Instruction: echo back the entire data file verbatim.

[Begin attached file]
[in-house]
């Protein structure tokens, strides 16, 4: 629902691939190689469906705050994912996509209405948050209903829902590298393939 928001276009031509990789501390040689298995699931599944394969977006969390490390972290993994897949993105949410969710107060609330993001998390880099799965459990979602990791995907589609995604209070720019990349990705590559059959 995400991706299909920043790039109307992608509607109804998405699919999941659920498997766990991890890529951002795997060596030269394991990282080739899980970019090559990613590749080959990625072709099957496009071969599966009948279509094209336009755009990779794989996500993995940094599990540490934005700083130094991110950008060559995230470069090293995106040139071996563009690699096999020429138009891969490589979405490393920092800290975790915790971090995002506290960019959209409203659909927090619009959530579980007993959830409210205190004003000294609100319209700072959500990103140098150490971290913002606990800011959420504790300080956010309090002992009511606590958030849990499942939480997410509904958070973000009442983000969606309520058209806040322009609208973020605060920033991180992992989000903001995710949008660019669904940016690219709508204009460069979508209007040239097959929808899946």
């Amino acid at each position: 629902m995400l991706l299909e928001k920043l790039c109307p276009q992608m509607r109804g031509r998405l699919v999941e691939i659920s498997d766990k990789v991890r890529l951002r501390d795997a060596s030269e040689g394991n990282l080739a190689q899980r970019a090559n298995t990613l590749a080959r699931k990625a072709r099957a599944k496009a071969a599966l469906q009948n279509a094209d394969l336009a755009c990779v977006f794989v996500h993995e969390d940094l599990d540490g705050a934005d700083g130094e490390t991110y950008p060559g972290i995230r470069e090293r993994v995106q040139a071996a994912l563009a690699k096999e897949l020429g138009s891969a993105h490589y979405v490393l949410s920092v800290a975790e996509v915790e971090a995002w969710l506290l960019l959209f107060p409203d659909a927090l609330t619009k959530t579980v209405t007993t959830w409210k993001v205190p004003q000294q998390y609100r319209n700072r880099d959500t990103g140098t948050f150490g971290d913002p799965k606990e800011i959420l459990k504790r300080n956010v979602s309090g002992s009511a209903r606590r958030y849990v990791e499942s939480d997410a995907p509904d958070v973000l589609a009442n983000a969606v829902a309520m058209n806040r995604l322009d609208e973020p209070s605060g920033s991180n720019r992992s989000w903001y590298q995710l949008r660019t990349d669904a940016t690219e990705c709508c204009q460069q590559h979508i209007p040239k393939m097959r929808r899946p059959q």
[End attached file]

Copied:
[in-house]
């Protein structure tokens, strides 16, 4: 629902691939190689469906705050994912996509209405948050209903829902590298393939 928001276009031509990789501390040689298995699931599944394969977006969390490390972290993994897949993105949410969710107060609330993001998390880099799965459990979602990791995907589609995604209070720019990349990705590559059959 995400991706299909920043790039109307992608509607109804998405699919999941659920498997766990991890890529951002795997060596030269394991990282080739899980970019090559990613590749080959990625072709099957496009071969599966009948279509094209336009755009990779794989996500993995940094599990540490934005700083130094991110950008060559995230470069090293995106040139071996563009690699096999020429138009891969490589979405490393920092800290975790915790971090995002506290960019959209409203659909927090619009959530579980007993959830409210205190004003000294609100319209700072959500990103140098150490971290913002606990800011959420504790300080956010309090002992009511606590958030849990499942939480997410509904958070973000009442983000969606309520058209806040322009609208973020605060920033991180992992989000903001995710949008660019669904940016690219709508204009460069979508209007040239097959929808899946």
């Amino acid at each position: 629902m995400l991706l299909e928001k920043l790039c109307p276009q992608m509607r109804g031509r998405l699919v999941e691939i659920s498997d766990k990789v991890r890529l951002r501390d795997a060596s030269e040689g394991n990282l080739a190689q899980r970019a090559n298995t990613l590749a080959r699931k990625a072709r099957a599944k496009a071969a599966l469906q009948n279509a094209d394969l336009a755009c990779v977006f794989v996500h993995e969390d940094l599990d540490g705050a934005d700083g130094e490390t991110y950008p060559g972290i995230r470069e090293r993994v995106q040139a071996a994912l563009a690699k096999e897949l020429g138009s891969a993105h490589y979405v490393l949410s920092v800290a975790e996509v915790e971090a995002w969710l506290l960019l959209f107060p409203d659909a927090l609330t619009k959530t579980v209405t007993t959830w409210k993001v205190p004003q000294q998390y609100r319209n700072r880099d959500t990103g140098t948050f150490g971290d913002p799965k606990e800011i959420l459990k504790r300080n956010v979602s309090g002992s009511a209903r606590r958030y849990v990791e499942s939480d997410a995907p509904d958070v973000l589609a009442n983000a969606v829902a309520m058209n806040r995604l322009d609208e973020p209070s605060g920033s991180n720019r992992s989000w903001y590298q995710l949008r660019t990349d669904a940016t690219e990705c709508c204009q460069q590559h979508i209007p040239k393939m097959r929808r899946p059959q």